“Mates in Mind aims to get the construction industry talking, it aims to drive through a culture change in mental health with our partnerships with Mind and Mental Health First Aid England.”

A full article about the launch of Mates in Mind, including the details of all the training on offer, plus the full interview with Mike Robinson and Michael Whitmore will be available on SHP online tomorrow (27 January 2017).

Safety and Health Expo 2017

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Safety and Health Expo will return to London ExCel on the 20-22 June 2017, showcasing a collection of top health and safety solutions from 300+ UK and international suppliers. Industry professionals will be able to source a range of behavioural safety, risk management, training and occupational health products and services.

Safety & Health Expo will feature a lively PPE and professional clothing Fashion show and will play host to a number of industry awards ceremonies and exclusive networking events.

Register for Safety and Health Expo 2017 today by clicking here

 

 

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Showing 4 comments
  • Harold A. Maio
    Reply

    —-address the stigma associated with mental health??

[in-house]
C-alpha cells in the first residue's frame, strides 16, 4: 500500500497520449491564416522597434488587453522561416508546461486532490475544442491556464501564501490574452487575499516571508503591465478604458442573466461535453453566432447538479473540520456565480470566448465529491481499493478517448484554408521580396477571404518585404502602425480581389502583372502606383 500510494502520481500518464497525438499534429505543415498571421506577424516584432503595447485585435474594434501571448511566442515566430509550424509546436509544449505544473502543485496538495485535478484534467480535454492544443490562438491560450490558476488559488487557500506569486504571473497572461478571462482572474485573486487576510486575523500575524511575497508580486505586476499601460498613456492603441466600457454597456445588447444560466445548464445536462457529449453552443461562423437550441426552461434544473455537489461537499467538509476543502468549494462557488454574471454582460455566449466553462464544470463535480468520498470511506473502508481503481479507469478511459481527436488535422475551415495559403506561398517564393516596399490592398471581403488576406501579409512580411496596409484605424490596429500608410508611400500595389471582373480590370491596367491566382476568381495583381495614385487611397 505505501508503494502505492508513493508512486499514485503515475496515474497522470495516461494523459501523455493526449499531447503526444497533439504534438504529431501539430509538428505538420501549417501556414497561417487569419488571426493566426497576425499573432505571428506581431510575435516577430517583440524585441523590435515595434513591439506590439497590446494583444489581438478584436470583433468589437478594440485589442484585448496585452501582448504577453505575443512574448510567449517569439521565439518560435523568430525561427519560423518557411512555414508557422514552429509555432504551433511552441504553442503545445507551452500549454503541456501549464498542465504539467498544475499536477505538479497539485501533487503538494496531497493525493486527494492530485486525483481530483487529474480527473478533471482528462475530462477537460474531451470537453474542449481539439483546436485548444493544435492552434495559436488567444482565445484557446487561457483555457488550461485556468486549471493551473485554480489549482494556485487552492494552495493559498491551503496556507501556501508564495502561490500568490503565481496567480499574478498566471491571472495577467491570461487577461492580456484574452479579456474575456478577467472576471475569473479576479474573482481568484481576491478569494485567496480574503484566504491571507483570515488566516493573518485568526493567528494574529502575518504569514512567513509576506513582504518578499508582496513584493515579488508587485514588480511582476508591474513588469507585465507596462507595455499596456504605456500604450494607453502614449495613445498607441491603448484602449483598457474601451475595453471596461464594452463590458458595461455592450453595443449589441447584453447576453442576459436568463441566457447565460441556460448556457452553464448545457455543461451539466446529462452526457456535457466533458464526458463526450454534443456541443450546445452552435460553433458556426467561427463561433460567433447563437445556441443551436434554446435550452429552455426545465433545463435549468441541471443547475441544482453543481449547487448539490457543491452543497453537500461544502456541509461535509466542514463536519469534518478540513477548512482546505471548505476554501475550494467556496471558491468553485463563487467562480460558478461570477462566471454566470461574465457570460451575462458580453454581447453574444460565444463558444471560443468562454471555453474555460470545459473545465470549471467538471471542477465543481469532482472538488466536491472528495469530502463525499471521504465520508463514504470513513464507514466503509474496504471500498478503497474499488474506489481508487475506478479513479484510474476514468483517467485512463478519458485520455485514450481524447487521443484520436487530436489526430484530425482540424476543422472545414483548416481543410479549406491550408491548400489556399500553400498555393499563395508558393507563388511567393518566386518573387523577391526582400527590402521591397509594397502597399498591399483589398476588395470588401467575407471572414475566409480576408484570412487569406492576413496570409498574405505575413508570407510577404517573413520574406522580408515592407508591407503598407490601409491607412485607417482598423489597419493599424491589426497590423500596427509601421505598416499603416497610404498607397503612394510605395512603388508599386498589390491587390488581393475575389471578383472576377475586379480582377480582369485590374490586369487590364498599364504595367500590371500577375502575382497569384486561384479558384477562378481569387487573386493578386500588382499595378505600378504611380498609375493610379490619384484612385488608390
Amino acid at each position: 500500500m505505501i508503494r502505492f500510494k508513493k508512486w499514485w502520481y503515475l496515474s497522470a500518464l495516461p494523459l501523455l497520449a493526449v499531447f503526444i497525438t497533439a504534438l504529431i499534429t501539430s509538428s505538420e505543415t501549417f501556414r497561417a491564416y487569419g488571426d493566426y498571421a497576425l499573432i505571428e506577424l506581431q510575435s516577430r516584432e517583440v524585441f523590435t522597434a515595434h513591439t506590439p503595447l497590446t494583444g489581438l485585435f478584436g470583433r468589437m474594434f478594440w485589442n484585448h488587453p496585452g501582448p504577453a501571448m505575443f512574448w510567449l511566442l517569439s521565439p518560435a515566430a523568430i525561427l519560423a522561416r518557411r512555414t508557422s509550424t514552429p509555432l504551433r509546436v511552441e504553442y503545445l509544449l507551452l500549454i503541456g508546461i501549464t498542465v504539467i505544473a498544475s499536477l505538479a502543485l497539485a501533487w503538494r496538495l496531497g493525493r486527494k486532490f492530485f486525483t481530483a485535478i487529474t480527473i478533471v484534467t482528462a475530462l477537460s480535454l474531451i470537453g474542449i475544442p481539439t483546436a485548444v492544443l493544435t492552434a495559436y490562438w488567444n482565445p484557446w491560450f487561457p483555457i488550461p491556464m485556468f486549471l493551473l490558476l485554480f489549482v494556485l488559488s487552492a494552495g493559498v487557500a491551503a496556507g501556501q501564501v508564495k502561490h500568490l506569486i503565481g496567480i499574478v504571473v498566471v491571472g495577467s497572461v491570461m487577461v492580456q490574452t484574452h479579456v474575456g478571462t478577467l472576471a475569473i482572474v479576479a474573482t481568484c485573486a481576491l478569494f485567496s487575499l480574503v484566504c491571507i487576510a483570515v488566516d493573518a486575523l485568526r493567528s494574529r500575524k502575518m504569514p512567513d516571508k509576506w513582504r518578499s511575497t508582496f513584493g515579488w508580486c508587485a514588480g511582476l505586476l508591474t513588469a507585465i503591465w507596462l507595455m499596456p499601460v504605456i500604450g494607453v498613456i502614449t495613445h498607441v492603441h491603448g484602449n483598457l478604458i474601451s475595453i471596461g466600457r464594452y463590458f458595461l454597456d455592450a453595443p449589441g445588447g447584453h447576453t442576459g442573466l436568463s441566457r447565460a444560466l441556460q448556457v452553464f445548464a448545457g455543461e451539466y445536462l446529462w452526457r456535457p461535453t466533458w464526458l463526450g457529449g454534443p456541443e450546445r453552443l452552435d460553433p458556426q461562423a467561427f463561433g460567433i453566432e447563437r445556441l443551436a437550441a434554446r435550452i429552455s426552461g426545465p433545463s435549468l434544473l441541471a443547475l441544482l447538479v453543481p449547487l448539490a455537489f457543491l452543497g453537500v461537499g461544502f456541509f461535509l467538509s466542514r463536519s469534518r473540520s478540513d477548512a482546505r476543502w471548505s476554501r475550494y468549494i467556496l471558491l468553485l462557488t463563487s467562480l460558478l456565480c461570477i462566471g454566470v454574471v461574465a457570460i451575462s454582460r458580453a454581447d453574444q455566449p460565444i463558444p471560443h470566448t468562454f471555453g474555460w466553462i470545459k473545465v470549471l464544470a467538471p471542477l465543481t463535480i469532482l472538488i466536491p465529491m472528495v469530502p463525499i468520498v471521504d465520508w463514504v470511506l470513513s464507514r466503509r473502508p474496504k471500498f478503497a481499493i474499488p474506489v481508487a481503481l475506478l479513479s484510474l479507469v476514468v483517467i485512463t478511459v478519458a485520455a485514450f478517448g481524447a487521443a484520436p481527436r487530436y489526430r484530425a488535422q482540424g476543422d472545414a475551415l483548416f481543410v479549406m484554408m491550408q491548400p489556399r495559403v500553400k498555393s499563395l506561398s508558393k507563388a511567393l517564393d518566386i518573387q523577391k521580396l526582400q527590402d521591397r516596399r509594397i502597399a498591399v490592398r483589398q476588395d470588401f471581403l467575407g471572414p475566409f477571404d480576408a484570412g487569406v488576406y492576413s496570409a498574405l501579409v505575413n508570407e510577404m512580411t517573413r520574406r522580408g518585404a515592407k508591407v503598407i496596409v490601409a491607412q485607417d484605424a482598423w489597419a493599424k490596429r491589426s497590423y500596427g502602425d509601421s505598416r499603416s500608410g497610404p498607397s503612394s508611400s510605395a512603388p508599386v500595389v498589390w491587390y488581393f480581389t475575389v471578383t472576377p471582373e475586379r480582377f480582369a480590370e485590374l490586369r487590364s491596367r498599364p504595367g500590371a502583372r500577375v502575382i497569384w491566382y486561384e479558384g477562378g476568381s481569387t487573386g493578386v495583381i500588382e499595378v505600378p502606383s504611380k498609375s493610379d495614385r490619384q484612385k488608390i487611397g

The stigma -you- associated? OK, I am addressing it. Write me.

    • Nigel Dupree
      Reply

      Therein lies the problem as, the majority of work-related wellbeing and health issues are not actually Mental Health problems, in terms of a serious clinical diagnoses of a dangerous pathology but, the consequences of un-mitigated and/or over-exposure to stressors often founded in the individuals ‘well meaning’ survival strategies yet, ineffective “adaptations” to cope, tolerate and persevere regardless of debilitation until the body/mind reaches the point of “adaptation exhaustion” (chronic fatigue) and produces an illness making them sufficiently ill to escape the stressor.

      Therefore the problem in terms of labeling ‘it’ a Mental Health issue is exacerbated as we are all still stuck in the playground or preconditioned by the tabloid press to imagine nutters, madness, druggies, schizos, scary murderers all cared for “in the community” rather than a “Wellbeing” issue of being over-tired, exhausted, fatigued having let their work/life balance go to hell, too often going down the route of performance anxiety, ignoring the early warning signs and started self-medicating their ‘discomfort’, ‘disaffection’, long before they seriously flat-line and break-down.